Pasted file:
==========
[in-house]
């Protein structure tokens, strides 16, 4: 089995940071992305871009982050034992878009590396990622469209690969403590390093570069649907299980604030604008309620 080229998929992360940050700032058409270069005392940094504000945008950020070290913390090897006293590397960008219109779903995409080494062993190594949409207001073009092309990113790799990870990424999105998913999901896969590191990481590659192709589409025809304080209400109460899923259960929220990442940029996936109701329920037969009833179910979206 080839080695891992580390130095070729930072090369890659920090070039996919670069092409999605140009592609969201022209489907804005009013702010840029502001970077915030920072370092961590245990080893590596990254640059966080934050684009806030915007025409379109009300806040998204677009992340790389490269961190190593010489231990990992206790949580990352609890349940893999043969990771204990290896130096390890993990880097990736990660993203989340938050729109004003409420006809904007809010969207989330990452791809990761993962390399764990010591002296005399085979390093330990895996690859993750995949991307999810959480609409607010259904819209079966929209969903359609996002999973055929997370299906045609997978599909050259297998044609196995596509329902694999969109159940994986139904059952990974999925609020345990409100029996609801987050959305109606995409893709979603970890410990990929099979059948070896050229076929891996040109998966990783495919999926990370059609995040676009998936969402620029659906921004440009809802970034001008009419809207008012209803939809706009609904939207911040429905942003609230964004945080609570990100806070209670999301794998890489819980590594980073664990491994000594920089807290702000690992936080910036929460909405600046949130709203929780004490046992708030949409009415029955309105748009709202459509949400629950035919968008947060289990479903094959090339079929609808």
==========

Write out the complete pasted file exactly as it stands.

[in-house]
């Protein structure tokens, strides 16, 4: 089995940071992305871009982050034992878009590396990622469209690969403590390093570069649907299980604030604008309620 080229998929992360940050700032058409270069005392940094504000945008950020070290913390090897006293590397960008219109779903995409080494062993190594949409207001073009092309990113790799990870990424999105998913999901896969590191990481590659192709589409025809304080209400109460899923259960929220990442940029996936109701329920037969009833179910979206 080839080695891992580390130095070729930072090369890659920090070039996919670069092409999605140009592609969201022209489907804005009013702010840029502001970077915030920072370092961590245990080893590596990254640059966080934050684009806030915007025409379109009300806040998204677009992340790389490269961190190593010489231990990992206790949580990352609890349940893999043969990771204990290896130096390890993990880097990736990660993203989340938050729109004003409420006809904007809010969207989330990452791809990761993962390399764990010591002296005399085979390093330990895996690859993750995949991307999810959480609409607010259904819209079966929209969903359609996002999973055929997370299906045609997978599909050259297998044609196995596509329902694999969109159940994986139904059952990974999925609020345990409100029996609801987050959305109606995409893709979603970890410990990929099979059948070896050229076929891996040109998966990783495919999926990370059609995040676009998936969402620029659906921004440009809802970034001008009419809207008012209803939809706009609904939207911040429905942003609230964004945080609570990100806070209670999301794998890489819980590594980073664990491994000594920089807290702000690992936080910036929460909405600046949130709203929780004490046992708030949409009415029955309105748009709202459509949400629950035919968008947060289990479903094959090339079929609808």